Person first vs identity first language

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maisym00
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Joined: Mon Jun 03, 2019 1:17 pm

Person first vs identity first language

Post by maisym00 »

I wanted to open a discussion on people's thoughts on this.

I'm applying for jobs working with autistic people. From my experience, most of the people I work with prefer to be referred to as an autistic person, rather than a person with autism (i.e. identify first).They find person first language patronising, as if it is insulting to say 'autistic person.' It's interesting, because studies have looked at this issue and found that clinicians prefer to say 'person with autism' but, actually, 'autistic person' is preferred by those with autism... (study here if anyone wants to have a look https://journals.sagepub.com/doi/abs/10 ... 1315588200)

Personally, I would prefer to listen to the voiced perspectives of the community in question, and use the term autistic people in my applications. However, I am aware that in the clinical community, person first language is widely used and identity first language is frowned upon, so I wouldn't want to jeopardise my application by using identity first language. However, it feels a bit jarring to me not listening to the desires of the community in question?

Has anyone else had similar experiences? Do you use identity or person first language for applications?
hawke
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Re: Person first vs identity first language

Post by hawke »

I am doing my thesis on autism and my lab group routinely uses 'autistic people'. I would assume clinicians working in the field would also know the ins and outs of the debate, although I agree that a non-specialist clinician in a more general field might not.
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miriam
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Re: Person first vs identity first language

Post by miriam »

Of course it would feel more natural to say "I'm autistic" than "I'm a person with autism" just the same as I'd say "I'm asthmatic" or "I have asthma" rather than "I'm a person with asthma", but it doesn't mean the same as wanting to be identified by your diagnosis (or minority status) by others. If someone wants to identify themselves as autistic or the common factor between themselves and a group they belong to as "we are autistic", that's their decision. If you (a person who presumably does not have autism) lump them together with every other person with the same diagnosis as "autistics" like some studies do with "schizophrenics" or to say you work "in an autism service", that's your decision, and probably less empowering*. Saying "autistic people" or "services for autistic people" is still recognising personhood, even if the language isn't "person first". But I would still make a case for person-first language in all other cases, and in most cases in relation to people with autism - unless an individual has asked you to use particular language about them, which I would always try to respect.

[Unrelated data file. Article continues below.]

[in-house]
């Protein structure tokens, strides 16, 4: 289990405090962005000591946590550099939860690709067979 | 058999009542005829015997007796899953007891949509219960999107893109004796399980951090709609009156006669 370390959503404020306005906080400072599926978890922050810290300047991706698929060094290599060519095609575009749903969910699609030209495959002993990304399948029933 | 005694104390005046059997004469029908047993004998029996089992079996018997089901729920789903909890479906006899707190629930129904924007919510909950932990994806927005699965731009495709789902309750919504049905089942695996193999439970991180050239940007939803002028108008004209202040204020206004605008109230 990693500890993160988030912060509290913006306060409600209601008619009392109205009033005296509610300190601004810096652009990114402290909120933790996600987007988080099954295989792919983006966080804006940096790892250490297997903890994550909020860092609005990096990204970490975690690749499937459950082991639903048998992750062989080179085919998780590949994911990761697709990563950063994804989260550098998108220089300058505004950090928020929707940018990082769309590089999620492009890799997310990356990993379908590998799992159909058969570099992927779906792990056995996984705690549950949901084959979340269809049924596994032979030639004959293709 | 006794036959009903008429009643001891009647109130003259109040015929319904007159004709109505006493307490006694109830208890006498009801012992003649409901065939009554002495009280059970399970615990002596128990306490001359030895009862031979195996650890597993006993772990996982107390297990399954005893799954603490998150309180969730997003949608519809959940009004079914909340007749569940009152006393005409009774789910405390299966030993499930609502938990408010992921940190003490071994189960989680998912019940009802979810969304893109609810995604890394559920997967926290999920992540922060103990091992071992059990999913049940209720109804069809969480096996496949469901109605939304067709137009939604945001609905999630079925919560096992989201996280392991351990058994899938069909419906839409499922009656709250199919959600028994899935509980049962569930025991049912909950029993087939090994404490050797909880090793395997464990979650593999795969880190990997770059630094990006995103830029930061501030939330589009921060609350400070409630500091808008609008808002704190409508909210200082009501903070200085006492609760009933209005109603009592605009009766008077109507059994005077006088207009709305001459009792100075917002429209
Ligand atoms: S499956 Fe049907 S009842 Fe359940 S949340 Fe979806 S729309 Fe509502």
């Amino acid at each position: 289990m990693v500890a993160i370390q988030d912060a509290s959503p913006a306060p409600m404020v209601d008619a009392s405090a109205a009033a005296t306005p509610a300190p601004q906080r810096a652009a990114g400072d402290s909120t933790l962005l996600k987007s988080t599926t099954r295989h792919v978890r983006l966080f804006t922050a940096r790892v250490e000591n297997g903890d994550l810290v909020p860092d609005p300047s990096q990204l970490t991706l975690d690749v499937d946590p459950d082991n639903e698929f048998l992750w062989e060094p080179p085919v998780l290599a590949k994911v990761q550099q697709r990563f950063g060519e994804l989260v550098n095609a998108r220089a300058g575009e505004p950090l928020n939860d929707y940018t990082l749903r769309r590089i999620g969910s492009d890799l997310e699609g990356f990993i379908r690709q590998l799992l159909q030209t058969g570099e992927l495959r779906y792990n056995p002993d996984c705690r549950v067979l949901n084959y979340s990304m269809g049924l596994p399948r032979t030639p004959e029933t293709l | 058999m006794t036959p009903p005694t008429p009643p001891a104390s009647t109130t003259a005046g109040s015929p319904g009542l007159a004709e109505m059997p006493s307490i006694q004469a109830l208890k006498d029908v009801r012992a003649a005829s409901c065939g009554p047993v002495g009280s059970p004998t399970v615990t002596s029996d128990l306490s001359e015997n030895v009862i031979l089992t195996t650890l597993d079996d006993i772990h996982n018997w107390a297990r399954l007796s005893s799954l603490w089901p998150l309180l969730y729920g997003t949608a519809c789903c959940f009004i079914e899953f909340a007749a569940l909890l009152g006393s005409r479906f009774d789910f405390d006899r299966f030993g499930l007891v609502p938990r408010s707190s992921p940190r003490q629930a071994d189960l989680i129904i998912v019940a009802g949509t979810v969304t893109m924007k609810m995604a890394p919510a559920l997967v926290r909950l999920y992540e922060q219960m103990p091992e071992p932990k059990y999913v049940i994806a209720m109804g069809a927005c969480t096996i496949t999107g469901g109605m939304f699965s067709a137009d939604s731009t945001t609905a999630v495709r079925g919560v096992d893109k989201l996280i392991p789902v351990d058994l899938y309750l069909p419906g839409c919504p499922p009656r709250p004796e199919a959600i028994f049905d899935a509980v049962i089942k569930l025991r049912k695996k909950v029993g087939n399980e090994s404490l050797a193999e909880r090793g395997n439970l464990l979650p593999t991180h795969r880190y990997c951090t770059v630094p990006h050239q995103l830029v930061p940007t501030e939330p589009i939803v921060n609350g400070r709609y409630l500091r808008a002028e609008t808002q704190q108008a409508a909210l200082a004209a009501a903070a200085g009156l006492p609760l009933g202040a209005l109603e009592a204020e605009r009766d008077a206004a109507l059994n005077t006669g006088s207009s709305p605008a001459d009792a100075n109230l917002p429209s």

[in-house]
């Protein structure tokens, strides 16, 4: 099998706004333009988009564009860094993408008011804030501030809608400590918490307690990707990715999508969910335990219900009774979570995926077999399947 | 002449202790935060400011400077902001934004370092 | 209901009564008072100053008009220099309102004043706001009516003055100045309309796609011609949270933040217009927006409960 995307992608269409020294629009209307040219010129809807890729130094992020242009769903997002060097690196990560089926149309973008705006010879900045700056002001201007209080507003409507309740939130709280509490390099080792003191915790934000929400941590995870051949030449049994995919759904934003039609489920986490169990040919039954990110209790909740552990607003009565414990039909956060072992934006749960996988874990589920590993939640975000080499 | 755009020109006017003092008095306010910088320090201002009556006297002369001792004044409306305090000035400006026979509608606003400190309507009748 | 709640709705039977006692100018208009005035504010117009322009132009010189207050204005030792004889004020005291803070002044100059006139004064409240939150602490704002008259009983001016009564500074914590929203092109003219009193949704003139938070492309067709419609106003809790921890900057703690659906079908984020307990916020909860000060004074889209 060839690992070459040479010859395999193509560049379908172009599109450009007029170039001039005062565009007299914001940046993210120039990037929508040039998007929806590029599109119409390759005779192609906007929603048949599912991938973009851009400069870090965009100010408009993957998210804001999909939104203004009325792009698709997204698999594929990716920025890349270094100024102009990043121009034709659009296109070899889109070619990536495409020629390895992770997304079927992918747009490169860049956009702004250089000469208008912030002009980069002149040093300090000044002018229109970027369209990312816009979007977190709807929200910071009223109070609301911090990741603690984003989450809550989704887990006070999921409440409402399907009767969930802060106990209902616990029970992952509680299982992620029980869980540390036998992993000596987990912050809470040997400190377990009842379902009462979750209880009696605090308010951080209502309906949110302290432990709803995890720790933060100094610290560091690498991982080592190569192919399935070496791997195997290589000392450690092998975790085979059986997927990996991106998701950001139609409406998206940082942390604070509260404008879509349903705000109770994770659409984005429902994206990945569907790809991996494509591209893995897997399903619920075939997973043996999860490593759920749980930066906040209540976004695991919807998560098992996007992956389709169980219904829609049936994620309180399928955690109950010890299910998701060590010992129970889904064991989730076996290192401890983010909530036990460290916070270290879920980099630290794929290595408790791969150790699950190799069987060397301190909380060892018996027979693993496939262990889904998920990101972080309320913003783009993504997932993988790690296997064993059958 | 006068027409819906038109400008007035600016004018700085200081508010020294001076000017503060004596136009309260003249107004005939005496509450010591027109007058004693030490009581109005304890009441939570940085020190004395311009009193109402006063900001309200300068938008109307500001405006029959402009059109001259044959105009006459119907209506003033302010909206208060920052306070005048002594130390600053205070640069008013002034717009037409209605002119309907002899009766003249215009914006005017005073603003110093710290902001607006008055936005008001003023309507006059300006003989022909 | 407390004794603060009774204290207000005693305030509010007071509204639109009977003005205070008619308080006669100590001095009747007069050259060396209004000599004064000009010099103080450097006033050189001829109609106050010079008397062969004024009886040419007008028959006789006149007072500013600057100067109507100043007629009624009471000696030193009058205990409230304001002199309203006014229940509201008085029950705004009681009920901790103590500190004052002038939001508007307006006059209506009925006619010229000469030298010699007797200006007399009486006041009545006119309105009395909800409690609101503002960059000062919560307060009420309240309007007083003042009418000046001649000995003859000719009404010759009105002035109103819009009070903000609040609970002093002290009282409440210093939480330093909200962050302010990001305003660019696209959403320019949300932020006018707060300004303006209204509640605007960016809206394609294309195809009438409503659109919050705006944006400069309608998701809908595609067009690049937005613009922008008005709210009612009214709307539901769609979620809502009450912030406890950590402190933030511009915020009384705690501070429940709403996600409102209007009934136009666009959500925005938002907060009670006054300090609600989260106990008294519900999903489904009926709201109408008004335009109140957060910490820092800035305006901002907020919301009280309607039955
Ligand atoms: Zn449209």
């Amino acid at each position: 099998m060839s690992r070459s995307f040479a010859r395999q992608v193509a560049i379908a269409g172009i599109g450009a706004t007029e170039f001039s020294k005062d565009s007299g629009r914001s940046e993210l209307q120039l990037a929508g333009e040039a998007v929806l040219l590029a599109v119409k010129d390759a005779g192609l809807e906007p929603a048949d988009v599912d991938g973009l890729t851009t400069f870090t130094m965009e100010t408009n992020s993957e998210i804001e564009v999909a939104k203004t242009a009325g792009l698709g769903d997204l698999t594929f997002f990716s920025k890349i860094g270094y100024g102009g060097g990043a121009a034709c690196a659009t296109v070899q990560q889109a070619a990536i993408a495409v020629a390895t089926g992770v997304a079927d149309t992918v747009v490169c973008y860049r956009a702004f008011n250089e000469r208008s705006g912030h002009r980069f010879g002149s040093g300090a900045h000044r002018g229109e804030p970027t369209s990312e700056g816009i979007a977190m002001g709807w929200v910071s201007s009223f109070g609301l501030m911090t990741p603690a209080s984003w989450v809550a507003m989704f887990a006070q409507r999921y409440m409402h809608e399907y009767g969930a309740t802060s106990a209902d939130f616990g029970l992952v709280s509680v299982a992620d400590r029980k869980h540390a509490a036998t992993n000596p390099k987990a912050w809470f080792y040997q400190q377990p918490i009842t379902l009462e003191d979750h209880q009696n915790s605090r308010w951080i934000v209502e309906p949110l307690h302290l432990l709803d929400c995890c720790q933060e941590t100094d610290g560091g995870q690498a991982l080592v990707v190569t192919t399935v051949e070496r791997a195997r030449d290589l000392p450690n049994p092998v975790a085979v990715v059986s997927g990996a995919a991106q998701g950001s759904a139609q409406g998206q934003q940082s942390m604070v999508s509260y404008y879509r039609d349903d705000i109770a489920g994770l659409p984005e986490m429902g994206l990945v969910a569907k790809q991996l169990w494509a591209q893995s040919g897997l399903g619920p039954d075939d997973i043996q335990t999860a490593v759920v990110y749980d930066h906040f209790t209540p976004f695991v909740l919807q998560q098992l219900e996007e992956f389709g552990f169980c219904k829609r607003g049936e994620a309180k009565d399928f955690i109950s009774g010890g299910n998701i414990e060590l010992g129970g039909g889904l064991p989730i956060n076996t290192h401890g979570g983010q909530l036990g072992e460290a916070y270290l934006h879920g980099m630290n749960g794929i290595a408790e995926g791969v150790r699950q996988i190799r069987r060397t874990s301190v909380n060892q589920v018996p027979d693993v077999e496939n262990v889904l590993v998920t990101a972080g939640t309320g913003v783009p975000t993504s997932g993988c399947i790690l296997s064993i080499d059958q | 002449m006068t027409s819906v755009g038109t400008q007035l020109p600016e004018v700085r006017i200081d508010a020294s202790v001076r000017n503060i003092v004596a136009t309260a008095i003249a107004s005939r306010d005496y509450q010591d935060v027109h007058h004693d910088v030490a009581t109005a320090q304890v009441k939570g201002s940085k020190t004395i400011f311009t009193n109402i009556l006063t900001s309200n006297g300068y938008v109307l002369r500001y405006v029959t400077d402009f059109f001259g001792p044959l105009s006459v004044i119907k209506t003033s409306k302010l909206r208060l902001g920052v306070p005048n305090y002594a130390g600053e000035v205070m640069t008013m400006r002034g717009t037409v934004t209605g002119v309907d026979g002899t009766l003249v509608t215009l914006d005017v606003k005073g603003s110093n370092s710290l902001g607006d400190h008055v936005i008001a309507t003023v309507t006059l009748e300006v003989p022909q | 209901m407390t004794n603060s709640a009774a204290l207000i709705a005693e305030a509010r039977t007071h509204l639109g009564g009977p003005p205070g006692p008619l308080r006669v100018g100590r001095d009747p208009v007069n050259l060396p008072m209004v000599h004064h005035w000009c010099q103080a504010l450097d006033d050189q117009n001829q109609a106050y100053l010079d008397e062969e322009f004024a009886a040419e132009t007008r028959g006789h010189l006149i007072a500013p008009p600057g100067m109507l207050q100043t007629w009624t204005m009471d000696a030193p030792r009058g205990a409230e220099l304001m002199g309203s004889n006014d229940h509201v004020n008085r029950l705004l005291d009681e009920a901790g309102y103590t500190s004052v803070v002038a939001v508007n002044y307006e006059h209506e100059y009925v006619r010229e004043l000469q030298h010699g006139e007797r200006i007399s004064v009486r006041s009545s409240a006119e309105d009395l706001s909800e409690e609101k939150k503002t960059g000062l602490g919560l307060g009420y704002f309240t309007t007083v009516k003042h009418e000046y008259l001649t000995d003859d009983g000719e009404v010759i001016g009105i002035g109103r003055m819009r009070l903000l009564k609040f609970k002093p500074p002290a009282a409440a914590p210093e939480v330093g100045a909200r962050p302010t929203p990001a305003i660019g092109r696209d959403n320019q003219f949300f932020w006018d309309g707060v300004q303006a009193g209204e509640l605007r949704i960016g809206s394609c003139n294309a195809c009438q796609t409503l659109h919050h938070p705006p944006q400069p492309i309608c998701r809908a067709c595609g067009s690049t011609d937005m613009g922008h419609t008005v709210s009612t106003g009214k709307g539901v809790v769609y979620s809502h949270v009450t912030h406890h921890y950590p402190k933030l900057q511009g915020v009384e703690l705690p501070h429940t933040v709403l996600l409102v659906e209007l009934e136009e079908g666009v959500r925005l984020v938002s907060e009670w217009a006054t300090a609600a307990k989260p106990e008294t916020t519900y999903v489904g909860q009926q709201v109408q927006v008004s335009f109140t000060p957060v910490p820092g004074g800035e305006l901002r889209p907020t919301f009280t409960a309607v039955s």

I think there is probably more debate around language in relation to people with autism because of the very nature of the differences inherent in that neurological set-up, and the fact many people with autism are quite plain-spoken and factual and prefer others to be, and don't have the same degree of focus as neurotypicals on the social judgements others make about them, or the slights that can be inherent in certain labels. I don't like to use labels in ways I've heard used as an insult. However, I'm glad if groups of people can reclaim language used in that way. Plus I've always wished the world was kinder and more honest, rather than thinking of ASD traits like being less cynical about other people's malign intentions as a deficit.

*If you struggle to see the difference, think of an individual who feels very empowered by identifying as a black woman, versus the idea of a white person making a statement about creating services for "blacks" or "black people" (or immigrants or any label within the LGBTQ+ spectrum) as if they are a single homogenous group and you might start to see the difference.
Miriam

See my blog at http://clinpsyeye.wordpress.com
maisym00
Posts: 21
Joined: Mon Jun 03, 2019 1:17 pm

Re: Person first vs identity first language

Post by maisym00 »

Thanks for these responses I think identity first language feels very counterintuitive to me, but if that's what the community are telling me they prefer then I really ought to respect that! When it comes to application forms though, I think if in doubt I will lead with person first language. Interesting point about the difference between someone within the community using person first and how that is different to myself using person first, and considering the differences between people with ASD versus other communities. Thanks :)
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